Crossbow hunting for wild turkeys is exciting, challenging, and rewarding. Each spring, many turkeys are shot with crossbow bolts, but some are never recovered. In most cases, poor shot placement is to blame, as a gobbler’s feathers hide the outline of the turkey’s body while it is in full strut, making it difficult for the crossbow hunter to determine exactly where the vital organs are located.
Knowing where to shoot a turkey with a hunting crossbow is critical — as proper bolt placement can make or break your chances of harvesting the bird. A turkey’s vitals are only about the size of a softball — much smaller than the basketball-like size of a deer’s vitals. Since the area that you need to hit is small, you need to know exactly how to select the ideal spot for your shot and that you can hit that spot accurately, with little margin for error.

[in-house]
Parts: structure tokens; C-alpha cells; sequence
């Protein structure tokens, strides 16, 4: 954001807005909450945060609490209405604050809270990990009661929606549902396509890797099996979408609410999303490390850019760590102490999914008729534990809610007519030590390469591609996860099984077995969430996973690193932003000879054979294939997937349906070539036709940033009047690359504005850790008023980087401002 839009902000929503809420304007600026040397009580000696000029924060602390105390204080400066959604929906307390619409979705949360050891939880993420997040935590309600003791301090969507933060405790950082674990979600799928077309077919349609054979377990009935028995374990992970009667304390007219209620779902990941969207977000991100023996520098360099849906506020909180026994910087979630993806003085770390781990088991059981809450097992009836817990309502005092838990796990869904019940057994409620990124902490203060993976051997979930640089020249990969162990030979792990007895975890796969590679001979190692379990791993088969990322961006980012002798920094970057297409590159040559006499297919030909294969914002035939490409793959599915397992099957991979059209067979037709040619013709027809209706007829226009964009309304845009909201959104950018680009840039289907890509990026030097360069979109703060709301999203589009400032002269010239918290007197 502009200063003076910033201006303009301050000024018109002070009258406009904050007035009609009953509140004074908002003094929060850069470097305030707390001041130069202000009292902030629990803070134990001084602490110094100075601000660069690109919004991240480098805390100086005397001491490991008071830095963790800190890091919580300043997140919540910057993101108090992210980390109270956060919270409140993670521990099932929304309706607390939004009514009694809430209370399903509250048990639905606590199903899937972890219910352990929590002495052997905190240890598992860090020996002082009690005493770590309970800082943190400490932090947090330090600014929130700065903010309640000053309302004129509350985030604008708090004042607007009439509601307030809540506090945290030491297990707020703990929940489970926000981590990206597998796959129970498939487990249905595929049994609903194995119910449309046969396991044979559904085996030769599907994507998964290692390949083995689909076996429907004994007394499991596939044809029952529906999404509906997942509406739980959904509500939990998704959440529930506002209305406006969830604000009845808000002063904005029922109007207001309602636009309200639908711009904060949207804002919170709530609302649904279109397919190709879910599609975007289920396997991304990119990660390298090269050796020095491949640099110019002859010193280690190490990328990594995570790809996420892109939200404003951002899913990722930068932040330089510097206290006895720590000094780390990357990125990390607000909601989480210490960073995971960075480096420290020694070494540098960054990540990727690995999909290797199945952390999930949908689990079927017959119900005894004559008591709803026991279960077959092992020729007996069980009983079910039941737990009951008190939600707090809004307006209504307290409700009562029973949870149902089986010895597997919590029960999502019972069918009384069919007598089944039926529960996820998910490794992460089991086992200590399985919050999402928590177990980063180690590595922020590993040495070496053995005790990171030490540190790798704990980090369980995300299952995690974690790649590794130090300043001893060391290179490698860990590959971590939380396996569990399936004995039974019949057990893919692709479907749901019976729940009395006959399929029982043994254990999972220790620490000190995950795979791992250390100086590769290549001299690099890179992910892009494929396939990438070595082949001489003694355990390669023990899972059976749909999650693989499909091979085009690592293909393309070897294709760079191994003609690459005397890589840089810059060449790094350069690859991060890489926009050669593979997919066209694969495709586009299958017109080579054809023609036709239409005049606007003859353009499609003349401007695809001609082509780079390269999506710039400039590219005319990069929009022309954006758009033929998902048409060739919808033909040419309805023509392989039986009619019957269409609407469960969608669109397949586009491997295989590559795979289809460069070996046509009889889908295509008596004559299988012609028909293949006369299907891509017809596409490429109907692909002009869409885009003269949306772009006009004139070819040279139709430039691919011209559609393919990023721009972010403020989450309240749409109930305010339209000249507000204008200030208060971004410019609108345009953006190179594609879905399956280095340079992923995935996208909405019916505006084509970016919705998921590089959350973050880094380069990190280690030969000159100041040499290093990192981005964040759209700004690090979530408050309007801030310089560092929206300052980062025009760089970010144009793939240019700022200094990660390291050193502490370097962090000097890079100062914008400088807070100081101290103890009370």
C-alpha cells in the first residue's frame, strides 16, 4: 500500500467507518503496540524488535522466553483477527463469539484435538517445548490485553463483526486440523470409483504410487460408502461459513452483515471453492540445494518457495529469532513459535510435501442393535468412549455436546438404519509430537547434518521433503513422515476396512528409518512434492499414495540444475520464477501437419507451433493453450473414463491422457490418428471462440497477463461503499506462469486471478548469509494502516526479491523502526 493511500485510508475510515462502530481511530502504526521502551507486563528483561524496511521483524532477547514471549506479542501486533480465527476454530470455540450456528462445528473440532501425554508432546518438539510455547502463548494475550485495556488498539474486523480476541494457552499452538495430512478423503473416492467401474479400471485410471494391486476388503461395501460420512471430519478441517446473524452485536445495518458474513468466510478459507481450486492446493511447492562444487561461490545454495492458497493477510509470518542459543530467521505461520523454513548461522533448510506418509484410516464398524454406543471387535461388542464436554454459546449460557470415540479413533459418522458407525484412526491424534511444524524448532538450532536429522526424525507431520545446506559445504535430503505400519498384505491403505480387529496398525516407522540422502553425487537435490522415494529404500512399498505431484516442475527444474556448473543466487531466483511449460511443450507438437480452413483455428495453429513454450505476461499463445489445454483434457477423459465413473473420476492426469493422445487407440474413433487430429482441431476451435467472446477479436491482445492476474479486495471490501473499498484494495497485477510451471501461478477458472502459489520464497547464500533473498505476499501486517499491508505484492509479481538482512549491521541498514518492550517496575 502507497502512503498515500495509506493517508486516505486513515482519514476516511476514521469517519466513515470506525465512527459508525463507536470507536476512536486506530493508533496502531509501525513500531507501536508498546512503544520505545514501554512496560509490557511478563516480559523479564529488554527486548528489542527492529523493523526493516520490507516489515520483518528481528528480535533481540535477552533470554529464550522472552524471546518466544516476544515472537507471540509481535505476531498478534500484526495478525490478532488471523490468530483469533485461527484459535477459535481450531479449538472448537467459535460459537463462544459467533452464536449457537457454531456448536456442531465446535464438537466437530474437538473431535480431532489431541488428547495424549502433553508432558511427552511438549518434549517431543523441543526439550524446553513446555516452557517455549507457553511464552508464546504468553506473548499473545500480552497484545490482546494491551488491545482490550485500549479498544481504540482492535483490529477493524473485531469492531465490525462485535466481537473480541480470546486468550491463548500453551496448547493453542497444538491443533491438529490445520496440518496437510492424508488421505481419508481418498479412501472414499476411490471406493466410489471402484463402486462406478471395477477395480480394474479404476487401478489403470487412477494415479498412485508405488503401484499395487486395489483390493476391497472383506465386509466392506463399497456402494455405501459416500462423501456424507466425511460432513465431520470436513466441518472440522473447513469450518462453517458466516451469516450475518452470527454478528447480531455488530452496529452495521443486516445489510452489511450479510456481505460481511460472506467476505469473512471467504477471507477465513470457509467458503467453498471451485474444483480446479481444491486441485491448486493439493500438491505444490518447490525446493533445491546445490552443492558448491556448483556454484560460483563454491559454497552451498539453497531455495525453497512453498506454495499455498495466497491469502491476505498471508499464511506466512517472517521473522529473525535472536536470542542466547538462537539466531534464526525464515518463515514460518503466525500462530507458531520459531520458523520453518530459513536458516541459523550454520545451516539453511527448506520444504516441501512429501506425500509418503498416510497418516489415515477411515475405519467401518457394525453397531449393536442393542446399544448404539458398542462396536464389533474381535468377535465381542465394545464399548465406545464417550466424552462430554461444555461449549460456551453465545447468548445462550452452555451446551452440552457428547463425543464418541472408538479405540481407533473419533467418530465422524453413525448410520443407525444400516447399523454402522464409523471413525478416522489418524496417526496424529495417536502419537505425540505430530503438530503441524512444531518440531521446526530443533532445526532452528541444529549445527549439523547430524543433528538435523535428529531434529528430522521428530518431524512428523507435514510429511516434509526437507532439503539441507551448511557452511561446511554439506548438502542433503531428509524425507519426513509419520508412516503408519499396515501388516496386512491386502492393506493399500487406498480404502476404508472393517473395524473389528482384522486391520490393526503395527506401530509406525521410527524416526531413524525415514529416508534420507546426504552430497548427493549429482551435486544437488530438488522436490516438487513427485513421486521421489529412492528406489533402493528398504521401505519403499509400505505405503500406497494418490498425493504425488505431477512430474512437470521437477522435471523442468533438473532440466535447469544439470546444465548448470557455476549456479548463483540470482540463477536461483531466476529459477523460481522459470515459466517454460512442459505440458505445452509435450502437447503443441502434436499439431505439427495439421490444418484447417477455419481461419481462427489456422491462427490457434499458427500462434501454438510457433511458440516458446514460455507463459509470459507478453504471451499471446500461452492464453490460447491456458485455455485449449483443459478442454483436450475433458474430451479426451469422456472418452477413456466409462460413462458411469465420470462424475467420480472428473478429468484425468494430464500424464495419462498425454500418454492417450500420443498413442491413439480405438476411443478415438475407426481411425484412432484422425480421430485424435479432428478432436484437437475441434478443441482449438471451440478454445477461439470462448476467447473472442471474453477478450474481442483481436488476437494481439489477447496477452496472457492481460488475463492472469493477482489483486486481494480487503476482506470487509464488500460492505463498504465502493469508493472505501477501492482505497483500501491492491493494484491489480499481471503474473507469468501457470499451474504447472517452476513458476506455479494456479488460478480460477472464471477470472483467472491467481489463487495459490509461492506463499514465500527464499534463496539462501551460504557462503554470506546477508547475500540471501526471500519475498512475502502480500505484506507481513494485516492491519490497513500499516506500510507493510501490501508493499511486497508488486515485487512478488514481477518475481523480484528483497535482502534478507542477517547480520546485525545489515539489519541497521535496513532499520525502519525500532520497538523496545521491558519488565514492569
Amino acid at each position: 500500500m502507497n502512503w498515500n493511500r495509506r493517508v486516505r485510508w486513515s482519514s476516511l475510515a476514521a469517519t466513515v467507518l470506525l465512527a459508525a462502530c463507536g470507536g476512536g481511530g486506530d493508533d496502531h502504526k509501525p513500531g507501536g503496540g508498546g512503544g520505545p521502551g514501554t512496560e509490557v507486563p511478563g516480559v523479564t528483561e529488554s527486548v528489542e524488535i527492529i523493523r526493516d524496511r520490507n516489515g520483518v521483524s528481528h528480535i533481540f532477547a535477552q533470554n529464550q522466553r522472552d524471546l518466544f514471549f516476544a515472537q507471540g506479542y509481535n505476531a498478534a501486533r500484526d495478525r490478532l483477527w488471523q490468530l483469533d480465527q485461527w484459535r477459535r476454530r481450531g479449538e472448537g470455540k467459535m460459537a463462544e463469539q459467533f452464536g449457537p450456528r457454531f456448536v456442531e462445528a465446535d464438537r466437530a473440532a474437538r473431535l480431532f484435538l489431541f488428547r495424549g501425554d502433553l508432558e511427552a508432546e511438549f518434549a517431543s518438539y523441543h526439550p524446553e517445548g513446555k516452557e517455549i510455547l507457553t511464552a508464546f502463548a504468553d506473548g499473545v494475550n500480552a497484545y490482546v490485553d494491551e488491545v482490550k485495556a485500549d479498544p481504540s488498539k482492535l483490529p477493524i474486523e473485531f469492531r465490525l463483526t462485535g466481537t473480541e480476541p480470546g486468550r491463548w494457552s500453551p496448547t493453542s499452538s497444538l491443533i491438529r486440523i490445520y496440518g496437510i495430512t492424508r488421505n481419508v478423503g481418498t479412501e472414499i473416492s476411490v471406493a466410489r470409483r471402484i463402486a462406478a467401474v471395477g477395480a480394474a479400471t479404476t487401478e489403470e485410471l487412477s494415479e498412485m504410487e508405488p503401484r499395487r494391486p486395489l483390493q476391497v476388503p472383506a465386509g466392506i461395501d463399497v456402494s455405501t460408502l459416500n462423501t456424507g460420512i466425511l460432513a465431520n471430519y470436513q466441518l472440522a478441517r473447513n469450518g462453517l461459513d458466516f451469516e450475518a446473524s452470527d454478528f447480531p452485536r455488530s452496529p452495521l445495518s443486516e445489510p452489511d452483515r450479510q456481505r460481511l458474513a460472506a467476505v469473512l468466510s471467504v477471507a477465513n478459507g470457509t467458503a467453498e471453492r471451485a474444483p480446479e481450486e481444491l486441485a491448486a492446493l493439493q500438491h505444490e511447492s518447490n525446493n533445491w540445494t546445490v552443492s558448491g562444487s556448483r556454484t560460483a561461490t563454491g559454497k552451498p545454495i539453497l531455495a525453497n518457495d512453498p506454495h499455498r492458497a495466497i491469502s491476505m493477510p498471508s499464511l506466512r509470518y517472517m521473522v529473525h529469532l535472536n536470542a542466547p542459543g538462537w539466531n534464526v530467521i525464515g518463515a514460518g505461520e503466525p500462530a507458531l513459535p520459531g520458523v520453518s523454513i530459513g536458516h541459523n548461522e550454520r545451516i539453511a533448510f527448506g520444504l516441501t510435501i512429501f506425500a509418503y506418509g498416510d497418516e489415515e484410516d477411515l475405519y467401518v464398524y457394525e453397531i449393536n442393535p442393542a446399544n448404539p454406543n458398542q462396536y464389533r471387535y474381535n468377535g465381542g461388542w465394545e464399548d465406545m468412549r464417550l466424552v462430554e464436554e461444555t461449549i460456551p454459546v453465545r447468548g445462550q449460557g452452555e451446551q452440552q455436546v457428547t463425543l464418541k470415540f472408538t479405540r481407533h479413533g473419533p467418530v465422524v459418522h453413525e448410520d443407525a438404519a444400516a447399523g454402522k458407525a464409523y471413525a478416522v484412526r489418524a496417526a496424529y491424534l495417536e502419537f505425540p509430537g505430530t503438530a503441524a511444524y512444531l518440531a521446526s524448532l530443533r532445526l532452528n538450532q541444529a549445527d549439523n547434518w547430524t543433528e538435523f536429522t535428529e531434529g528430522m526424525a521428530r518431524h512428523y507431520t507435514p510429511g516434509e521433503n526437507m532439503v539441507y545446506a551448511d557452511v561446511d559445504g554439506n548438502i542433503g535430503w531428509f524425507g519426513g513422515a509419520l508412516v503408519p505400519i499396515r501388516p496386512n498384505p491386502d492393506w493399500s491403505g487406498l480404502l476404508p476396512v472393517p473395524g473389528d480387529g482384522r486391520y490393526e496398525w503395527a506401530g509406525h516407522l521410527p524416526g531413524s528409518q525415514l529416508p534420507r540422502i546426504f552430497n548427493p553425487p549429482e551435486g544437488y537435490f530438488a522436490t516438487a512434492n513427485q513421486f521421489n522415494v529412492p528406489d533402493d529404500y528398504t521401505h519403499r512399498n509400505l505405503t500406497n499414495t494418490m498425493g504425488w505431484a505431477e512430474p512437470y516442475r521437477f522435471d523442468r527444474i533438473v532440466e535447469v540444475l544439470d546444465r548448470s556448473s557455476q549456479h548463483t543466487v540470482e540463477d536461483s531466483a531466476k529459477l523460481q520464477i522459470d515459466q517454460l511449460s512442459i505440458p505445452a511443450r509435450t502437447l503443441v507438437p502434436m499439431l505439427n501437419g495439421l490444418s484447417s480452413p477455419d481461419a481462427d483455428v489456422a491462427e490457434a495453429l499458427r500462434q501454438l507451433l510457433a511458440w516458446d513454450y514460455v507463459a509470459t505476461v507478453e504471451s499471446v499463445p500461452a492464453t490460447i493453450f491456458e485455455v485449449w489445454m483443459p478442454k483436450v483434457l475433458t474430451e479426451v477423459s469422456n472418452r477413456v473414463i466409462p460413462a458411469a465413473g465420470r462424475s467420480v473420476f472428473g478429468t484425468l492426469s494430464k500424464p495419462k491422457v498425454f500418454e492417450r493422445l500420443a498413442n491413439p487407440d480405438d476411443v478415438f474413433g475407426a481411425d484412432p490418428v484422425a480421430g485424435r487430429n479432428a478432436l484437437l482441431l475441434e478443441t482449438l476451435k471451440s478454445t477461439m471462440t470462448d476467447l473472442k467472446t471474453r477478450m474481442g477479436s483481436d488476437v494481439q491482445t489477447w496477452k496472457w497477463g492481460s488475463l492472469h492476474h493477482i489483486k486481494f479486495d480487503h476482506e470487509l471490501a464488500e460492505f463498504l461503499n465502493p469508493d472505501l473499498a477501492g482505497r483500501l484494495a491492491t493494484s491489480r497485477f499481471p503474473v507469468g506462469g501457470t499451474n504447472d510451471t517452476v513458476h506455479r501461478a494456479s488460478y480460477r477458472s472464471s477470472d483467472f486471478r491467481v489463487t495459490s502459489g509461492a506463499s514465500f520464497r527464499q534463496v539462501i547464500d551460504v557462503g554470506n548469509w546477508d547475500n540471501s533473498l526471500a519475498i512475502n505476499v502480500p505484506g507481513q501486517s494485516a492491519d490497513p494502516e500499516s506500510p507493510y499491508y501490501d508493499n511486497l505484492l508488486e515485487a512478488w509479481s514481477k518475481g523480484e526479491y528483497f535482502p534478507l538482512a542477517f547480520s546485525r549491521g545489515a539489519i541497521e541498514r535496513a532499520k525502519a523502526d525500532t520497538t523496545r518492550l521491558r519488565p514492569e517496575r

The graphics below show the proper shot placement on wild turkeys from different angles that you will encounter in the field – quartering to you, facing you, broadside, and facing away from you.
If a turkey is quartering to you when it is coming in, identify where the neck meets the body and aim about an inch low of that spot, while also aiming a couple of inches into the turkey’s body from the front of the breast.
If a turkey is facing you when it presents you with a shot, identify where the neck meets the body and aim about an inch below it, or midway between the neckline and beard.
If a turkey is positioned broadside or sideways to you, aim about an inch down from the neckline and a few inches into the turkey’s body.
If a turkey is facing directly away from you, yes, you guessed it – shoot him “where the sun doesn’t shine”.